Migrating from Drupal to WordPress

I just moved this site from Drupal 7 to WordPress 4.3. The times, they are a changing, and my work has been far more focused on WordPress than it has been on Drupal. So it made less and less sense to maintain a Drupal site. Also, for a relatively simple personal blog, Drupal’s capabilities and overhead were overkill for my purposes.

To migrate the content, I started with a clean, new WordPress installation, with only one user account. I used a variant of the Drupla2WordPress plugin to move the Drupal content. Installation of this plugin is not quite as straightforward as a typical WordPress plugin. First, download a ZIP archive of the plugin and place the contents of the archive in your new WordPress site’s plugins folder, then activate the plugin from within WP’s plugins admin interface.

If your WordPress and Drupal sites are on the same server, you’ll just need your Drupal database credentials. If you’re moving servers, it is probably easiest (and safest, compared to opening up mySQL ports to the world) to export a copy of the Drupal database using the Backup and Migrate module. Since I was changing servers, this is the approach I used. I created a temporary database on my new server, and then imported the dumpfile with mysql -u root -p temporarydbname < drupalsitedumpfile.mysql.

drupal_backup

Once your Drupal database is accessible, it's just a few clicks to get the content moved over. Note that Drupal2WordPress doesn't add a menu entry to the WP admin interface. To access the Drupal import, go to Tools > Import. In the list of import systems, you will see 'Drupal 2 WordPress'.

drupal2wp_import_1

On the first import screen, enter your Drupal database credentials. You can leave the 'Database Prefix' field blank unless you used a specific database prefix for your Drupal database. After clicking on 'Proceed to Next Step', you can pick what content and settings to migrate. You will probably want to check 'Import Content'. If you don't import users, you can choose to have the content associated with a specific user ID (which is set to 1 by default). After clicking on 'Start Import', you should see the results of your Drupal content migrating over. Once it's done, you should have all your posts and pages migrated to WordPress, with the original metadata such as post dates, and terms (if you chose to import them).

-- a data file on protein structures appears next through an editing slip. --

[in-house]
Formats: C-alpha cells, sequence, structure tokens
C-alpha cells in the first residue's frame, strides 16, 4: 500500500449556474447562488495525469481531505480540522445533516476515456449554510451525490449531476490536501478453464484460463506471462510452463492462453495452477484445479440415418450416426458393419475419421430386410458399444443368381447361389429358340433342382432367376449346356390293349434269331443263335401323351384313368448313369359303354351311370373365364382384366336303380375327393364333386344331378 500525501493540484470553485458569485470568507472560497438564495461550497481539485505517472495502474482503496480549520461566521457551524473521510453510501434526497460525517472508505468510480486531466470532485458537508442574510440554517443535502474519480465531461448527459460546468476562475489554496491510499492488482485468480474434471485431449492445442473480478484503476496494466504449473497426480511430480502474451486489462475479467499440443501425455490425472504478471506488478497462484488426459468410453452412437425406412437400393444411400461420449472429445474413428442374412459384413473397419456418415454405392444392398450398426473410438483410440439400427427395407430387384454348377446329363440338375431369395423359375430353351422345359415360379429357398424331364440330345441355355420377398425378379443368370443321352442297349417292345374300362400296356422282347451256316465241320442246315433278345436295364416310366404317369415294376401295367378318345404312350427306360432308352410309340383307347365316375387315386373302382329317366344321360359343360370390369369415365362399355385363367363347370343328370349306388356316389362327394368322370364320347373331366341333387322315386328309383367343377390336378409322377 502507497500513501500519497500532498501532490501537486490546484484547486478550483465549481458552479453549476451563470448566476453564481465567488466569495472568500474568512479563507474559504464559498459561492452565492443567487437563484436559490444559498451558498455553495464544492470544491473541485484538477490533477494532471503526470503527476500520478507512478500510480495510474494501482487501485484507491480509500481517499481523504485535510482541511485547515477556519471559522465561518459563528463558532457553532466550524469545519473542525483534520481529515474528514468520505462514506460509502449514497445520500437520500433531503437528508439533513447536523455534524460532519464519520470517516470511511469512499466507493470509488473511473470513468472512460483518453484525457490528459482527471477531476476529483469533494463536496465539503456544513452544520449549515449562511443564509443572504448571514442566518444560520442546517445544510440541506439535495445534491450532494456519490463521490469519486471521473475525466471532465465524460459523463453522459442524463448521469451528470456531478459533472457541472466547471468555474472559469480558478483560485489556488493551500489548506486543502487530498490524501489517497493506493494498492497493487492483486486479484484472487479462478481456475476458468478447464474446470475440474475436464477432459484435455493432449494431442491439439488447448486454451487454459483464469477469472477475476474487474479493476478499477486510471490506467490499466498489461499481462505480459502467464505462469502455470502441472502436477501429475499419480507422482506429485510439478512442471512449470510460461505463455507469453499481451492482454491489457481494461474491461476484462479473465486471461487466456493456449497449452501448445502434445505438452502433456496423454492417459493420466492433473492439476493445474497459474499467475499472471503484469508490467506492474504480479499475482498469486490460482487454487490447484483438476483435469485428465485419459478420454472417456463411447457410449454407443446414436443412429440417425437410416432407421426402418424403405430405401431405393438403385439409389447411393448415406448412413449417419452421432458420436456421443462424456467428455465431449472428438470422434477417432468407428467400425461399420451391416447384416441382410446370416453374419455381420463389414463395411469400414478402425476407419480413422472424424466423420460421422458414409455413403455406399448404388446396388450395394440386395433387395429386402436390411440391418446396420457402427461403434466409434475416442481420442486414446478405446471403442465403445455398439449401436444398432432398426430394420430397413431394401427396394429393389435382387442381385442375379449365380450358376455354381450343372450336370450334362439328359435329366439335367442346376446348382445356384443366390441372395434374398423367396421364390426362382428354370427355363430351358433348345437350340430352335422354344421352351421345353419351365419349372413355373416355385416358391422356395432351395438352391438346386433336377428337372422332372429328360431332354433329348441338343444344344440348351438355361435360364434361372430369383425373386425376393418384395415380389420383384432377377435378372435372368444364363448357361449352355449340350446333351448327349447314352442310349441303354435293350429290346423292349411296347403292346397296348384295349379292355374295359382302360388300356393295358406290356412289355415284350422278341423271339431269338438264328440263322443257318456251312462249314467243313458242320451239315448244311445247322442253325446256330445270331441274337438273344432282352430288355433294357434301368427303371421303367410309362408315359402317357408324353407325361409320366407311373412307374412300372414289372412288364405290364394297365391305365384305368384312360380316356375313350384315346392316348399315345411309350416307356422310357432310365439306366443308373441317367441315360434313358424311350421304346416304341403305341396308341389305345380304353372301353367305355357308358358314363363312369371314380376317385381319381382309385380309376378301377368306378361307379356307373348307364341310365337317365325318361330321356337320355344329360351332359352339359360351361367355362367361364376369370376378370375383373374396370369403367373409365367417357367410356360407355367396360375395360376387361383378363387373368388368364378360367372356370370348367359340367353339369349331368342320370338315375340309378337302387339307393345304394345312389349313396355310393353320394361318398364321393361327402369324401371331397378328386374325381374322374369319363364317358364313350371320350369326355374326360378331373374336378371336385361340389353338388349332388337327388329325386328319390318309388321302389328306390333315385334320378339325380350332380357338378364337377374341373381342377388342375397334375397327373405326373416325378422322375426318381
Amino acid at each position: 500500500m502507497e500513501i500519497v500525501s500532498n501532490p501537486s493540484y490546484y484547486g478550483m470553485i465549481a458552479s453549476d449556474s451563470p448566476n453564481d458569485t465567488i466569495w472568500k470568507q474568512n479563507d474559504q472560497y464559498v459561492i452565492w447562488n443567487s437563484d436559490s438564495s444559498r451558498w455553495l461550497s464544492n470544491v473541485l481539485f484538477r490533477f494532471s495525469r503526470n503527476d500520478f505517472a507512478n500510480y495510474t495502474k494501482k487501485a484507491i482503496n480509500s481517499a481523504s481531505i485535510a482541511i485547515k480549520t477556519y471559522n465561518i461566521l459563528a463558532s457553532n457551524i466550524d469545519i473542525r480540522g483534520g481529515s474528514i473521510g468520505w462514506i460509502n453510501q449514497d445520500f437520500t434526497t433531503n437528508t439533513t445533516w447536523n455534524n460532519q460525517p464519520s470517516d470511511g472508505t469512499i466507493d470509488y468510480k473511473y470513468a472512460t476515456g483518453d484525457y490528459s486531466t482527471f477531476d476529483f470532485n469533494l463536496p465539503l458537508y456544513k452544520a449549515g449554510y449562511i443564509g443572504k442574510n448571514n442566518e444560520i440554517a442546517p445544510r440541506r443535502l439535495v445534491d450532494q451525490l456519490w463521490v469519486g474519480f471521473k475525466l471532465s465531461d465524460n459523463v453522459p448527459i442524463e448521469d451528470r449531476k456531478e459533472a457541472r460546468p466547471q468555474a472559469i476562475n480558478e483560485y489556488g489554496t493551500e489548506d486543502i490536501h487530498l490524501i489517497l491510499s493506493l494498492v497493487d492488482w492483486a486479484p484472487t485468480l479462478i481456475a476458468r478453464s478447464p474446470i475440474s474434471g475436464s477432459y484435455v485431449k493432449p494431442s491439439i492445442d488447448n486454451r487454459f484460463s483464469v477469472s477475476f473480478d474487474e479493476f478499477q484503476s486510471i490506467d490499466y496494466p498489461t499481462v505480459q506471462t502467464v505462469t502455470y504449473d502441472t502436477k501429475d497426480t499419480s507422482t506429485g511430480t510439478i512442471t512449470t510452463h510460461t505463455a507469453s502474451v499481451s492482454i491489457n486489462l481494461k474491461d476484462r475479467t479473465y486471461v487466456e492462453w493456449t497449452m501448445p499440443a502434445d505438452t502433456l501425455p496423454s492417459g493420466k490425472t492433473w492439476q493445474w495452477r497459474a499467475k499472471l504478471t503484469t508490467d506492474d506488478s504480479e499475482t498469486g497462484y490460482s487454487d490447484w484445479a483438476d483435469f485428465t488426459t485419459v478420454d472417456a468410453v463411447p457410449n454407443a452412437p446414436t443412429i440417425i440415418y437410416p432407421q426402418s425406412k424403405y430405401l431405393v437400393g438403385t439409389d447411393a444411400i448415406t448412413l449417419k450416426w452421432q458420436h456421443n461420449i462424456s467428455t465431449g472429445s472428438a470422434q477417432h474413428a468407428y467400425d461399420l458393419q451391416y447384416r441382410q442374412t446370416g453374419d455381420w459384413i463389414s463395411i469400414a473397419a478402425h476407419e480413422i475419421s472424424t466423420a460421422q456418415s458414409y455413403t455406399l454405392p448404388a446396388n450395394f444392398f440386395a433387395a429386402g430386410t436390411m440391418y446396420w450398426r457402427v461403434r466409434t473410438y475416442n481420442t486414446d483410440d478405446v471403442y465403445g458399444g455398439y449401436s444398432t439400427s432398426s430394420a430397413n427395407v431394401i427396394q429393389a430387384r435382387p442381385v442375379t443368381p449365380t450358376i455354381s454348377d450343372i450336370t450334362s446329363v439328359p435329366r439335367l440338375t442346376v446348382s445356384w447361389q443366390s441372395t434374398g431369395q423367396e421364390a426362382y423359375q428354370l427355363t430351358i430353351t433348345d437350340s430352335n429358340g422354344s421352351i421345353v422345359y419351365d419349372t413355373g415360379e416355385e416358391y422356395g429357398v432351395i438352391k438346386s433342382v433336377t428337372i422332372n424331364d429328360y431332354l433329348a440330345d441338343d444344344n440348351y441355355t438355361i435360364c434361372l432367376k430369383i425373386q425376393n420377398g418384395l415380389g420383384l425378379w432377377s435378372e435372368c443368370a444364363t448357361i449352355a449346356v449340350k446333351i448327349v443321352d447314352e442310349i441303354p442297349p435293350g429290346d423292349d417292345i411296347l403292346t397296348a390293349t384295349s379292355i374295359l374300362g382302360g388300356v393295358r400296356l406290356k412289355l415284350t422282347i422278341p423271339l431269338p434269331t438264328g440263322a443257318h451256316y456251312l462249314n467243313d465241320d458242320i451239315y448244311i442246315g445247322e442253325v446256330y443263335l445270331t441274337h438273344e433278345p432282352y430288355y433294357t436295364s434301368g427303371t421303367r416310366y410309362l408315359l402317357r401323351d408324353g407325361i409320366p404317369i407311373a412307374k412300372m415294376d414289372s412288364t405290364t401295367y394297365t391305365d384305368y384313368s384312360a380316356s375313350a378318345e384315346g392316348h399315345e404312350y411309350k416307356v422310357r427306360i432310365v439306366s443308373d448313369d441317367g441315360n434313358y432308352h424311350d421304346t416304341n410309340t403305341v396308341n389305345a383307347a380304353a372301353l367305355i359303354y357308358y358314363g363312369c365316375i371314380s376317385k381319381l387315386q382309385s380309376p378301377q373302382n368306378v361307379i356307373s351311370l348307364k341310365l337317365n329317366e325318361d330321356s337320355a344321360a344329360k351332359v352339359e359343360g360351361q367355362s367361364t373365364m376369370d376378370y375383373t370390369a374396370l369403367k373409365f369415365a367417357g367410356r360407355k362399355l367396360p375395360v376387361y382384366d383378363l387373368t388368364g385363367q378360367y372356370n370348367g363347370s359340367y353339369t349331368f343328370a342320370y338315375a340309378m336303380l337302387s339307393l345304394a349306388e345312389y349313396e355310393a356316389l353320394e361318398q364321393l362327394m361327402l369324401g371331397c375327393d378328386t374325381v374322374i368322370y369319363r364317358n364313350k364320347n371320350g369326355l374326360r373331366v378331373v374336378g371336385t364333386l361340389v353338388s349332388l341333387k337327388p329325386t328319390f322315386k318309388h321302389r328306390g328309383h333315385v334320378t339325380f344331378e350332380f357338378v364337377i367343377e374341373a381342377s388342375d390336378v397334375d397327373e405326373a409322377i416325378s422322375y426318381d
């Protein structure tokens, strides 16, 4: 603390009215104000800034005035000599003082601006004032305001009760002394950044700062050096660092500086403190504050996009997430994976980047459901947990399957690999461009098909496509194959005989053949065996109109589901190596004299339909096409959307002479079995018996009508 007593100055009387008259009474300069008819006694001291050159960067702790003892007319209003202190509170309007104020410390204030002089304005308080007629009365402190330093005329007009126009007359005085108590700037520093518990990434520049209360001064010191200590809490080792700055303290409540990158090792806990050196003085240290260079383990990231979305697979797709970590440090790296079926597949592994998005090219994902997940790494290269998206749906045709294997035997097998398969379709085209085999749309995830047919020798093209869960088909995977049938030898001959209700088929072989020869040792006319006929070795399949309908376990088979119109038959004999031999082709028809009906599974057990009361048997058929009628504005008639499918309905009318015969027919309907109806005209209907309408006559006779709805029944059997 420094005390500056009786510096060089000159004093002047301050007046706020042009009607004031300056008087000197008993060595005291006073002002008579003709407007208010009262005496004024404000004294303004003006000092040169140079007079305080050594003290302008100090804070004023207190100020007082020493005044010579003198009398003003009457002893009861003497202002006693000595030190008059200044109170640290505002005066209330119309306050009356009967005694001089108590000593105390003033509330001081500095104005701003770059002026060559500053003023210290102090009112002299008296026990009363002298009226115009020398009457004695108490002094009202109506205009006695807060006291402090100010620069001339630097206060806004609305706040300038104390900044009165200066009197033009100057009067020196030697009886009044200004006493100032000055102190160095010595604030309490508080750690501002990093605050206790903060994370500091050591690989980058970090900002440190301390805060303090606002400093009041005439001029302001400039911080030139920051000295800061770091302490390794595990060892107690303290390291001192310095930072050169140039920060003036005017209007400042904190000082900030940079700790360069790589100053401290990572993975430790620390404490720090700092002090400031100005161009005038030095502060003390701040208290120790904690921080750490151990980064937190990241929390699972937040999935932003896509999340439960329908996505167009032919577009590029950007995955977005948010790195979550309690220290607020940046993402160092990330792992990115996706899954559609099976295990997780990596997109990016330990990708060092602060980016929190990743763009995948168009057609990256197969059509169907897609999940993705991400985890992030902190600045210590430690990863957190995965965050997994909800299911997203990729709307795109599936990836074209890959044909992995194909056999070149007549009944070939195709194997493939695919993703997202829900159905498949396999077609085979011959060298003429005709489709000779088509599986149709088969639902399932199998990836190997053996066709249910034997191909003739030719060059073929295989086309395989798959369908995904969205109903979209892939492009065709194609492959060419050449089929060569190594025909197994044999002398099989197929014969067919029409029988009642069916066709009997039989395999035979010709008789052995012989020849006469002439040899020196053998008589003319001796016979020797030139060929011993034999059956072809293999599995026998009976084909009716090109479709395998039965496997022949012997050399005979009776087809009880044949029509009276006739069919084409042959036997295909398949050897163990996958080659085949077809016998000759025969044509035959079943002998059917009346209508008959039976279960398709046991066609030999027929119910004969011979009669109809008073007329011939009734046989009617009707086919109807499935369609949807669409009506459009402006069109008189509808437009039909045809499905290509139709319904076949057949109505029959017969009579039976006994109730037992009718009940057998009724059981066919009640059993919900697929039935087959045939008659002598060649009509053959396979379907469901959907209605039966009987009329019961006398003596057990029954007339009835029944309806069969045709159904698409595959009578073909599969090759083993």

Note that this migration DOES NOT import images or other media. You will need to move images over separately. Also, there is a strange side-effect from the move. If you edit a migrated post, when you save your changes, WordPress sets the post to be scheduled to be published on the post date, effectively hiding the post from public view. After I edited my posts (I updated the code highlighting with a new plugin, and I updated the links to my post images), I ran a mySQL query to set the posts to published: update wp_posts set post_status = 'publish' where id in (312, 310, 311);.

Also, keep in mind that as part of the conversion from articles to posts, your post URLs will change. Drupal uses the domain.com/content/article-slug URL format. If you don't want to mess up your SEO and have any links to your pages 404, you will need to either create a custom WordPress permalink structure to add in the missing '/content/' (like this /content/%postname%/, or use Apache or Nginx URL rewrite rules to redirect the Drupal links.

custom_permalink

Since I'm running Nginx, and I believe that I won't be switching this site back to Drupal anytime soon, I added rewrite ^/content/(.*)$ /$1 permanent; to the location / {} section of my site's Nginx site configuration file to set up a permanent redirect of all old my old Drupal article links.

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